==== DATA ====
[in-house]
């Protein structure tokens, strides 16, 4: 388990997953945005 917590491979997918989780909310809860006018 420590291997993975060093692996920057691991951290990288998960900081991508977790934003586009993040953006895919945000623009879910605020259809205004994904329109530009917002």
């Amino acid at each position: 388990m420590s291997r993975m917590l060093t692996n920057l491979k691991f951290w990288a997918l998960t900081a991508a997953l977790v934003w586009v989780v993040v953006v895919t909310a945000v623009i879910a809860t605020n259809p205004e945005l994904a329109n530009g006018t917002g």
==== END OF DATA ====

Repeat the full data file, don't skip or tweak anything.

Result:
[in-house]
């Protein structure tokens, strides 16, 4: 388990997953945005 917590491979997918989780909310809860006018 420590291997993975060093692996920057691991951290990288998960900081991508977790934003586009993040953006895919945000623009879910605020259809205004994904329109530009917002």
């Amino acid at each position: 388990m420590s291997r993975m917590l060093t692996n920057l491979k691991f951290w990288a997918l998960t900081a991508a997953l977790v934003w586009v989780v993040v953006v895919t909310a945000v623009i879910a809860t605020n259809p205004e945005l994904a329109n530009g006018t917002g």